> > > previous
> > > > > > letter. We've agreed to use port 0 for most network tests. Fixed
> > > port
> > > > > number
> > > > > > is required sometimes, i.e., how do you write test for
> > > > ServerSocket(int
> > > > > > port)?
> > > > > Sorry, Andrew - I did not participated in original discussion and
> > > Alexei
> > > > > in
> > > > > http://issues.apache.org/jira/browse/HARMONY-2338 said that he
> > > > > understands the final decision as we will use reserved ports
> numbers
> > -
> > > > so
> > > > > I've decided to re-check once again.
> > > > >
> > > > > > We'd better test ServerSocket constructor with both legal
> > value(not
> > > > > > only 0, but also some positive numbers), and illegal value.
> That's
> > > > where
> > > > > > fixed port number is used. Make sense? Thanks!
> > > > > Why not use ServerSocket(0) to just *obtain* some positive
> non-busy
> > > port
> > > > > number (and close it after port number obtaining) and after that
> > test
> > > > > ServerSocket constructor with this obtained port number? In this
> > case
> > > > > we'll
> > > > > not require any reserved ports at all.
> > > > > I've implemented this approach and attached the patch - could you
> > > please
> > > > > take a look at it?
> > > >
> > > >
> > > > Hi Mikhail, the patch is good! I agree that it's a good fix as
> always.
> > > :-)
> > > > But without fixed port meaning that we never test the behaviour of
> > > > ServerSocket(1000).
> > > > That's why I suggest to introduce fixed port for ServerSocket
> > > constructor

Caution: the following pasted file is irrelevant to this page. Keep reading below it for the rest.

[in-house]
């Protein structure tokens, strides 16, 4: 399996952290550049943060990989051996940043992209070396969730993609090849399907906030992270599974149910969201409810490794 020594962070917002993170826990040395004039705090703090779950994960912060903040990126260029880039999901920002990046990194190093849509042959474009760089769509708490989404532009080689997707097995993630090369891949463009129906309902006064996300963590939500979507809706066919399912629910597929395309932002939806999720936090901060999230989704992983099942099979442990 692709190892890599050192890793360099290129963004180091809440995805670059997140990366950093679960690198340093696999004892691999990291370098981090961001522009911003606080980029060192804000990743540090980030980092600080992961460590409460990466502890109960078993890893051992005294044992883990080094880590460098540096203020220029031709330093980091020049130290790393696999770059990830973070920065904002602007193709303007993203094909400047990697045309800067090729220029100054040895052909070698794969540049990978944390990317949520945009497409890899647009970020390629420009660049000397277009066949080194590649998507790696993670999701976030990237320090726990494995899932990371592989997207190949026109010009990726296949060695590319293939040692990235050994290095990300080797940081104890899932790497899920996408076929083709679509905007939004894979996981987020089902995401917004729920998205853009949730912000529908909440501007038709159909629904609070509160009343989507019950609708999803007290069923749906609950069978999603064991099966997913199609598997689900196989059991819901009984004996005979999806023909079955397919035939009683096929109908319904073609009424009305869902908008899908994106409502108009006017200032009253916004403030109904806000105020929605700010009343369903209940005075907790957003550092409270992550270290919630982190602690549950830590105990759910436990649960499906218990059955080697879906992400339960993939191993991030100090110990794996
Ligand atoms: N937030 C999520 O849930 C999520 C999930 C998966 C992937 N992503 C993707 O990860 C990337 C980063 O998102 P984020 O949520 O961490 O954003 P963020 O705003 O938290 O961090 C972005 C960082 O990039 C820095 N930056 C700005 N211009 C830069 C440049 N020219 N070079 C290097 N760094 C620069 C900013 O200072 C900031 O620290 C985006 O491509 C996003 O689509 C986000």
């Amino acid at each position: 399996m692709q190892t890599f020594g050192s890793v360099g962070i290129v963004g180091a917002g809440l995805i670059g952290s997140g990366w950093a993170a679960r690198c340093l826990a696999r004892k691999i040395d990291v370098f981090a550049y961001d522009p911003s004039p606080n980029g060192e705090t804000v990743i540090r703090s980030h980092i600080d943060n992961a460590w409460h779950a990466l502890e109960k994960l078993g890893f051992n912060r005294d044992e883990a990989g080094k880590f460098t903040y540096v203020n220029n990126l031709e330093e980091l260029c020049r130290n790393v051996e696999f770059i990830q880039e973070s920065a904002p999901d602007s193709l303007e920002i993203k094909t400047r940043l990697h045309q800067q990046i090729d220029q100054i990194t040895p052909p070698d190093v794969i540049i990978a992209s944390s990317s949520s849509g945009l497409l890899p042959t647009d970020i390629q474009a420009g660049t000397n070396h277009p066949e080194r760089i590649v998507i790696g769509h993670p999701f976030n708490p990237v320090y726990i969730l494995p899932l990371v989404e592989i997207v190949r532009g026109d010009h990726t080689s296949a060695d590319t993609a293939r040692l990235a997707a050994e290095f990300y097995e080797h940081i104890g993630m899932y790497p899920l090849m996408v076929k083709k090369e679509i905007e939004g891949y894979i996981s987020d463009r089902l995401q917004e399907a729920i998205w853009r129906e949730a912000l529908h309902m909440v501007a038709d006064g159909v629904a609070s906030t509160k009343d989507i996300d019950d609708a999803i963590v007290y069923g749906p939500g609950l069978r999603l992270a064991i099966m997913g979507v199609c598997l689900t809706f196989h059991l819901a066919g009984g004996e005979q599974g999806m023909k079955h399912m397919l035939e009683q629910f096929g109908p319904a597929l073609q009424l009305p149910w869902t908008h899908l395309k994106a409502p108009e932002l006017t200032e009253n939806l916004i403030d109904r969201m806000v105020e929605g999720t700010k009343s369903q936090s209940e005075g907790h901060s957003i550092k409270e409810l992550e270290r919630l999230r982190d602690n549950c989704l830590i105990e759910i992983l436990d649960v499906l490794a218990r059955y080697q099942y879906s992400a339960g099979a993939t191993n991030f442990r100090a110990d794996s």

> > > > test.
> > > > My suggestion is not to discard your patch, but using your patch +
> > fixed
> > > > port to replace current getNextPort machenism. Does it make sense?
> > > Thanks!
> > > >
> > > > Thanks,
> > > > > Mikhail
> > > > >
> > > > >
> > > > > On 12/24/06, Andrew Zhang <zhanghuangzhu@gmail.com> wrote:
> > > > > >
> > > > > > On 12/24/06, Mikhail Markov <mikhail.a.markov@gmail.com>
wrote:
> > > > > > >
> > > > > > > I still don't like using fixed port numbers. Moreover,
some
> > tests
> > > > > might
> > > > > > > require several ports for testing.
> > > > > > > I did not see any objections against using 0 as a port
number,
> > > > except
> > > > > > that
> > > > > > > some functionality should be tested with fixed port numbers.
> > > > > > > How about the following scheme for *finding* non-busy port:
> > > > > > > 1) invoke ServerSocket(0) constructor
> > > > > > > 2) get the port where ServerSocket opened the socket
> > > > > > > 3) close ServerSocket
> > > > > > > 4) use the stored port from 2-nd step for further testing
(it
> > > could
> > > > be
> > > > > > > Socket/ServerSocket/nio tests etc.)
> > > > > > >
> > > > > > > What do you think?
> > > > > >
> > > > > >
> > > > > > Hey Mikhail, I think I have agreed with all  your words in my
> > > previous
> > > > > > letter. We've agreed to use port 0 for most network tests. Fixed
> > > port
> > > > > > number
> > > > > > is required sometimes, i.e., how do you write test for
> > > > ServerSocket(int
> > > > > > port)? We'd better test ServerSocket constructor with both legal
> > > > > value(not
> > > > > > only 0, but also some positive numbers), and illegal value.
> That's
> > > > where
> > > > > > fixed port number is used. Make sense? Thanks!
> > > > > >
> > > > > > Thanks,
> > > > > > > Mikhail
> > > >
> > > >
> > >
> > >
> >
> >
> > --
> > Best regards,
> > Andrew Zhang
> >
> >
>
>


-- 
Best regards,
Andrew Zhang